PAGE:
Hospice is not a place, but rather a way of caring that brings comfort to people at the end of life, while offering support to their family. Yet too often hospice referrals are not made until the patient has uncontrolled symptoms or is near death. While everyone will face this journey, facing the end of life with assistance from qualified hospice caregivers can make the journey more comfortable.
Annette Kenney (right) and Mallorie Kitchens, RN, (left) recall their time spent with her late husband, Charles Kenney, who received hospice care for over nine months.
Annette Kenney explains the benefits her late husband, Charles, received from early treatment with hospice care. “My late husband had pancreatic cancer and he received hospice care for nine months. During this time, we were able to keep him at home and comfortable while continuing to receive medical care. The personal care Charles received improved his daily quality of life. Whatever was needed, the team of medical personnel provided.”
The goal of hospice care is to improve quality of life by providing physical and emotional needs. With a full team of medical caregivers, patients often avoid Emergency Room and hospital visits. Many symptoms, such as pain, are controlled so they do not become severe and eliminate the need for the patient to leave their home.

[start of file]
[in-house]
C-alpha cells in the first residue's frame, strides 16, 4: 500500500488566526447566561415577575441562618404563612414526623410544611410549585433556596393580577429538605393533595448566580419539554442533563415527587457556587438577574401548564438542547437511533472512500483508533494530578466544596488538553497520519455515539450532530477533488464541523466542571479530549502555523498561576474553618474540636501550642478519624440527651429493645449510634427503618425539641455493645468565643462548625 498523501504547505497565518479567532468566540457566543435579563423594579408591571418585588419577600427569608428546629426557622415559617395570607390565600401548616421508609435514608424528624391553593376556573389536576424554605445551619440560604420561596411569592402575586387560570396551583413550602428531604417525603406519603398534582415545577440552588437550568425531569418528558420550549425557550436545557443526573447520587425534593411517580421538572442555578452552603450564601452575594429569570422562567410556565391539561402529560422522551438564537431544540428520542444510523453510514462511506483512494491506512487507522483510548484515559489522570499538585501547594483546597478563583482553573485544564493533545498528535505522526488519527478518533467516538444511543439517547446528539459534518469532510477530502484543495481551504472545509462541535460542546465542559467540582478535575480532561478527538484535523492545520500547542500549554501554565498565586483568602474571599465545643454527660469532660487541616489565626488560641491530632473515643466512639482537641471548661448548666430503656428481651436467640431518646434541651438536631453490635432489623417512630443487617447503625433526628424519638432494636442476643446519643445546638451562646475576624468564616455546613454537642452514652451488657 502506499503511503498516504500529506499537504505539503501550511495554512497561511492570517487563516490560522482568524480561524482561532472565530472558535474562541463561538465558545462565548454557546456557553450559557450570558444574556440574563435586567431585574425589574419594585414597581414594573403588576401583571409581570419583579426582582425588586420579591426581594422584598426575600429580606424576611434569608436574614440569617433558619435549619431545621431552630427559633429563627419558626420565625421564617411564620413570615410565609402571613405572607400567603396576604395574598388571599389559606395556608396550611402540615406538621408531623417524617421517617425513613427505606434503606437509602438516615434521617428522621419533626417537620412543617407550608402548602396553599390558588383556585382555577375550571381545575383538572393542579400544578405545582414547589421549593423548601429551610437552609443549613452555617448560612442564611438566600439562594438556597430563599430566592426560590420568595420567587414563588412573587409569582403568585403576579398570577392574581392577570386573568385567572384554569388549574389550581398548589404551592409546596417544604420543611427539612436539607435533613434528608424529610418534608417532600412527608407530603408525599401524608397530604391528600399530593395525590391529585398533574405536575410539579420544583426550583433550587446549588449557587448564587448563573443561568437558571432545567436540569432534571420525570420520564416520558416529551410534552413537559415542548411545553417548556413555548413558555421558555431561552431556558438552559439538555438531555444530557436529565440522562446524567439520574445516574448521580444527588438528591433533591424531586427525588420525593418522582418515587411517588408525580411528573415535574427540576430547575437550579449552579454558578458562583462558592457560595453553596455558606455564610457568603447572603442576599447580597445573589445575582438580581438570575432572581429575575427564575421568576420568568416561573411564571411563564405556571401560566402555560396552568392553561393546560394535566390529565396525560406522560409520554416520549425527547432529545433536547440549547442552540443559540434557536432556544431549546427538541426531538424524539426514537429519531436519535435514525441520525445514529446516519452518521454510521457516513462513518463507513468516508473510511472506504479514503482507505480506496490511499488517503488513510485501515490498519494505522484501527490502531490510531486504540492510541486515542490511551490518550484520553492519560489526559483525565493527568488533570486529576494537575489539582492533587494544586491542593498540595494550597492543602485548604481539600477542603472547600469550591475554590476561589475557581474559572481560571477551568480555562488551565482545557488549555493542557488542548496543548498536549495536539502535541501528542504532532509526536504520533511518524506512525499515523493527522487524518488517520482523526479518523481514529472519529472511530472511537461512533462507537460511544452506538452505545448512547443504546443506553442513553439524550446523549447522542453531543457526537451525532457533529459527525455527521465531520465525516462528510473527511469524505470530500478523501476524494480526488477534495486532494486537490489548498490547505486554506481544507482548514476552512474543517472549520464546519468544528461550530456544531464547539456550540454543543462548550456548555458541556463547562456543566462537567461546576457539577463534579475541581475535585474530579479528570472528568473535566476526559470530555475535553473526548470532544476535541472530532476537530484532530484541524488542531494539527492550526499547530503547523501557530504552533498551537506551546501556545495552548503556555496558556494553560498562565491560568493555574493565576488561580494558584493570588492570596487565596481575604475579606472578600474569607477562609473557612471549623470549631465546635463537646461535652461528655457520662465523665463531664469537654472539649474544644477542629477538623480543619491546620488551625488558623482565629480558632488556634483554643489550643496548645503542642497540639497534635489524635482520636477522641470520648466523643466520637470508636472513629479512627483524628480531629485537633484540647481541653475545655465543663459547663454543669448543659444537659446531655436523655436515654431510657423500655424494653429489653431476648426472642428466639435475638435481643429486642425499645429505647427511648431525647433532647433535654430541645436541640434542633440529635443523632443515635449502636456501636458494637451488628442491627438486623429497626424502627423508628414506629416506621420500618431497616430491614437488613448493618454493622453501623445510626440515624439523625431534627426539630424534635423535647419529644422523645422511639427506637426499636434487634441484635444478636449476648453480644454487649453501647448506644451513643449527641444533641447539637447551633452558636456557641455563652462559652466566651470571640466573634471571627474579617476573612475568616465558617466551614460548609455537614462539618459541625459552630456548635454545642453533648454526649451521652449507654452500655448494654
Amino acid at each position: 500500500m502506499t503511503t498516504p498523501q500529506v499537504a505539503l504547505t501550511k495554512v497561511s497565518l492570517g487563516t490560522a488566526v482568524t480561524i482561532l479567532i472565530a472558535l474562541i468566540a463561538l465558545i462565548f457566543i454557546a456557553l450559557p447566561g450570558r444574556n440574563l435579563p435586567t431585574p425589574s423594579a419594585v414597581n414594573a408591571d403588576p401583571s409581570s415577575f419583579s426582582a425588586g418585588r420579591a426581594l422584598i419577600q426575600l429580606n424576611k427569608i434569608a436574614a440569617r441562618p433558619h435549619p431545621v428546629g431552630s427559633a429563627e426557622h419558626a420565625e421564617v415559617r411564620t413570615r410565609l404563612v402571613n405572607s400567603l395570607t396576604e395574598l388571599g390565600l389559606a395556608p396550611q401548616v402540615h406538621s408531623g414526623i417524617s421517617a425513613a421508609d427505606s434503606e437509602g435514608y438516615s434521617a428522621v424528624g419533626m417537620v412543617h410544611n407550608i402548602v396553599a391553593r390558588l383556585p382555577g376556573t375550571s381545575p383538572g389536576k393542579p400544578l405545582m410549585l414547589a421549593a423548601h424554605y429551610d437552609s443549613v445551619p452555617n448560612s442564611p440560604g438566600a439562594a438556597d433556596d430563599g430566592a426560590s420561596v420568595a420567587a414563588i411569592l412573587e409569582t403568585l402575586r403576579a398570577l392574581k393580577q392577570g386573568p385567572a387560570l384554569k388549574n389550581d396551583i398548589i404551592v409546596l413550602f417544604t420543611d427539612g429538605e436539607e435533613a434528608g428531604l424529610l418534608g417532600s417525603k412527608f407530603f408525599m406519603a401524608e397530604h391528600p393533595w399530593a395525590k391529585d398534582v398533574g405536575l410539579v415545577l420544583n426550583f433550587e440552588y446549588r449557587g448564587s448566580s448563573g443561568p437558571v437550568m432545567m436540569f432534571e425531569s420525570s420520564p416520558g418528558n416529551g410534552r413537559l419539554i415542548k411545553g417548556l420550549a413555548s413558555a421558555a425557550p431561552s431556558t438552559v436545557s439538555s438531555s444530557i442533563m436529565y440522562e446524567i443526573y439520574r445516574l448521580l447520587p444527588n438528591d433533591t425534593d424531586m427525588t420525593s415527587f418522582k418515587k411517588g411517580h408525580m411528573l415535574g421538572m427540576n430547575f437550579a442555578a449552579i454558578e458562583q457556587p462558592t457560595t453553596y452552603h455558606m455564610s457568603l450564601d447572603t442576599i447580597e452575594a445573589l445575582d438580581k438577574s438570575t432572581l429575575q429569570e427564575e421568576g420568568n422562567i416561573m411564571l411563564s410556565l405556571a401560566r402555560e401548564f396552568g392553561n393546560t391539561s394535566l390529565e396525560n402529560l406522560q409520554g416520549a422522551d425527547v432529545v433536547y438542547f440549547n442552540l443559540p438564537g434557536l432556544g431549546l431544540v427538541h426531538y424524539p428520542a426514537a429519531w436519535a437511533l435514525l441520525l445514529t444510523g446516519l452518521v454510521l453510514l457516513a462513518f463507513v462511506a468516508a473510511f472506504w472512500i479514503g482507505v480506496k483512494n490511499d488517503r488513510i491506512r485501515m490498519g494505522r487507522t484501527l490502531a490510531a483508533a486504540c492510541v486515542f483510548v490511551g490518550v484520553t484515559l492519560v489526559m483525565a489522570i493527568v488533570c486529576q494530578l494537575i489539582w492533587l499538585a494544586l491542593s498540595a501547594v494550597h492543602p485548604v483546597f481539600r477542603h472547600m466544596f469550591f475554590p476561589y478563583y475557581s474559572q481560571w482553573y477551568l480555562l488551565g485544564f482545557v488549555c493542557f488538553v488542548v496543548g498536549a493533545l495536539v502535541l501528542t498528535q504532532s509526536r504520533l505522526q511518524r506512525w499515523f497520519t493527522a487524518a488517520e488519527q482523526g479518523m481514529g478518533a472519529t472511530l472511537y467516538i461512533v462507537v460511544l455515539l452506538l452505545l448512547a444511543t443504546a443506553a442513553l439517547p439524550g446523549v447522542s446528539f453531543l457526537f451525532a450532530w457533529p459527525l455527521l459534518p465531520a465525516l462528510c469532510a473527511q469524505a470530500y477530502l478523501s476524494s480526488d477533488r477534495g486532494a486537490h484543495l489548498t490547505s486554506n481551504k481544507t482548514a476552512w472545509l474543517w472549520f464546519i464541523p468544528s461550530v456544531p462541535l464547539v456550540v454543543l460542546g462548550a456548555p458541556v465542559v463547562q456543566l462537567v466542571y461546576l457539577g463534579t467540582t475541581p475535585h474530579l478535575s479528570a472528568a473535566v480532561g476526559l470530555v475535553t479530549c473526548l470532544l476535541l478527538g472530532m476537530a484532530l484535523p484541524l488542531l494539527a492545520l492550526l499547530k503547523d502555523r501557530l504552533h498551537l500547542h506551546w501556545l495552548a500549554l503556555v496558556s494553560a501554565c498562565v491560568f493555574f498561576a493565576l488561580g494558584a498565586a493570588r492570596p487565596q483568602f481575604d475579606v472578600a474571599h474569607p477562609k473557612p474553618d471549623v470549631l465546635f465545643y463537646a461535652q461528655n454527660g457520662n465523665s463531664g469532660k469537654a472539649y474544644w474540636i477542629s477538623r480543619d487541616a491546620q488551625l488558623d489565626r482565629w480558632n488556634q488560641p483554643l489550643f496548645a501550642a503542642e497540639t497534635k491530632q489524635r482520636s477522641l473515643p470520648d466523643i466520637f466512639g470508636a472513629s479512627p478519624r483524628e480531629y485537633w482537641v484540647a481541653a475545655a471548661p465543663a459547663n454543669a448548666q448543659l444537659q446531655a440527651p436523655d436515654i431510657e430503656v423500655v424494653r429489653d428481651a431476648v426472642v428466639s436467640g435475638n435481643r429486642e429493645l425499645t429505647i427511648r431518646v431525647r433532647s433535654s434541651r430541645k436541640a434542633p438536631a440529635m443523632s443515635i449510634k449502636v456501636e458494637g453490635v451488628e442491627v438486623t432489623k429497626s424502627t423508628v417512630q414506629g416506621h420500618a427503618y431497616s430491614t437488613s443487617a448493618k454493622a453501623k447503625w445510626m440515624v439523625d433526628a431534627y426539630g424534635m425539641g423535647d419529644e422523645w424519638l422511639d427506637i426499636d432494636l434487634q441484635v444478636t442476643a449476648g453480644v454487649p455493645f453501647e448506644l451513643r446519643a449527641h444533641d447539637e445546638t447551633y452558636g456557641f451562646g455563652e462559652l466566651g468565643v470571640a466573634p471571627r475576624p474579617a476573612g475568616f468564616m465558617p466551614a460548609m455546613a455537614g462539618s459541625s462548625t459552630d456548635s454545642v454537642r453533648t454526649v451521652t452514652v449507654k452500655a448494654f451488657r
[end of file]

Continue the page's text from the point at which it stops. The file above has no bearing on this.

“The sooner the hospice treatment begins, the sooner the patient and family members can receive the full benefits of hospice services,” says Mallorie Kitchens, RN, ComfortCare Route Nurse. “A person does not have to have a terminal cancer or be on his or her deathbed to receive help through hospice. In my role, we can coordinate the care of the patient and services to ensure symptom control and pain management.”
When severely ill patients who suffer from chronic conditions like heart disease, COPD and dementia receive hospice care early on, they experience less depression while improving mentally, physically and emotionally. With care twenty four hours a day, seven days a week, hospice can offer relief for the patient.
Hospice care is not only provided for the patient, but for the patient’s caregiver and immediate family.
“When we meet with patients and their family who are months away from death, we can assist with establishing a routine. Providing personal care for a loved one, along with errands, meals and housework can add additional stress, however through hospice services we can provide assistance through our certified caregivers, social workers and volunteer program,” said Kitchens.
As Mrs. Kenney recalls her experience with hospice, she states, “The team was such a great help. They are fine people to work with. I cannot imagine keeping Charles at home without assistance. When I needed to run an errand, ComfortCare Hospice was there to stay with Charles. When I needed a shoulder to cry on, ComfortCare Hospice was there for me. I just felt like they were my family and will always have a special place in my heart.”
ComfortCare Hospice, a division of South Central Regional Medical Center in Laurel, offers a full spectrum of care for patients. The hospice team consists of physicians, nurses, nurse aids, social workers, a chaplain and in-home volunteers. Other services such as physical therapy, occupational therapy, speech therapy and dietary counseling can be provided as needed. ComfortCare Hospice services are available 24 hours a day, 7 days a week. To make a referral or for more information about ComfortCare Hospice, contact us at 601-422-0054.